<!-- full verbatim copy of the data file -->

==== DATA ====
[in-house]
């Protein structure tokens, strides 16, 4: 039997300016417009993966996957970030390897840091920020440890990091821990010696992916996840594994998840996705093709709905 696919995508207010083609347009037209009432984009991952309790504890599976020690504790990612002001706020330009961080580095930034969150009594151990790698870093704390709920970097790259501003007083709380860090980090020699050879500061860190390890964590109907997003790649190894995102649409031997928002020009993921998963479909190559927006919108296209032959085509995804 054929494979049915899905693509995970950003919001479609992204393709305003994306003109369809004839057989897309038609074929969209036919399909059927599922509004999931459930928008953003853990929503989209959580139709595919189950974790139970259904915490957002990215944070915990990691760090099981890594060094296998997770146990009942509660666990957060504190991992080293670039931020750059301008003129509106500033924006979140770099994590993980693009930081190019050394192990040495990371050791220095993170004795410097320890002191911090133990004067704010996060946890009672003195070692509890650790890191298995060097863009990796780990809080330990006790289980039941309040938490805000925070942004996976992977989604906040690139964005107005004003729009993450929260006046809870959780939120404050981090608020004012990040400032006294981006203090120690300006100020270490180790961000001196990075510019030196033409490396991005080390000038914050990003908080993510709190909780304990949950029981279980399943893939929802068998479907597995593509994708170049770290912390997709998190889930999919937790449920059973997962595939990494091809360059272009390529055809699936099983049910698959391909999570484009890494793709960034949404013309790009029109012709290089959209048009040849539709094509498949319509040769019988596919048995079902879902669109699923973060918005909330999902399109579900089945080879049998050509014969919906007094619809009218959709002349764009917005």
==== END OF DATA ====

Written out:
[in-house]
């Protein structure tokens, strides 16, 4: 039997300016417009993966996957970030390897840091920020440890990091821990010696992916996840594994998840996705093709709905 696919995508207010083609347009037209009432984009991952309790504890599976020690504790990612002001706020330009961080580095930034969150009594151990790698870093704390709920970097790259501003007083709380860090980090020699050879500061860190390890964590109907997003790649190894995102649409031997928002020009993921998963479909190559927006919108296209032959085509995804 054929494979049915899905693509995970950003919001479609992204393709305003994306003109369809004839057989897309038609074929969209036919399909059927599922509004999931459930928008953003853990929503989209959580139709595919189950974790139970259904915490957002990215944070915990990691760090099981890594060094296998997770146990009942509660666990957060504190991992080293670039931020750059301008003129509106500033924006979140770099994590993980693009930081190019050394192990040495990371050791220095993170004795410097320890002191911090133990004067704010996060946890009672003195070692509890650790890191298995060097863009990796780990809080330990006790289980039941309040938490805000925070942004996976992977989604906040690139964005107005004003729009993450929260006046809870959780939120404050981090608020004012990040400032006294981006203090120690300006100020270490180790961000001196990075510019030196033409490396991005080390000038914050990003908080993510709190909780304990949950029981279980399943893939929802068998479907597995593509994708170049770290912390997709998190889930999919937790449920059973997962595939990494091809360059272009390529055809699936099983049910698959391909999570484009890494793709960034949404013309790009029109012709290089959209048009040849539709094509498949319509040769019988596919048995079902879902669109699923973060918005909330999902399109579900089945080879049998050509014969919906007094619809009218959709002349764009917005």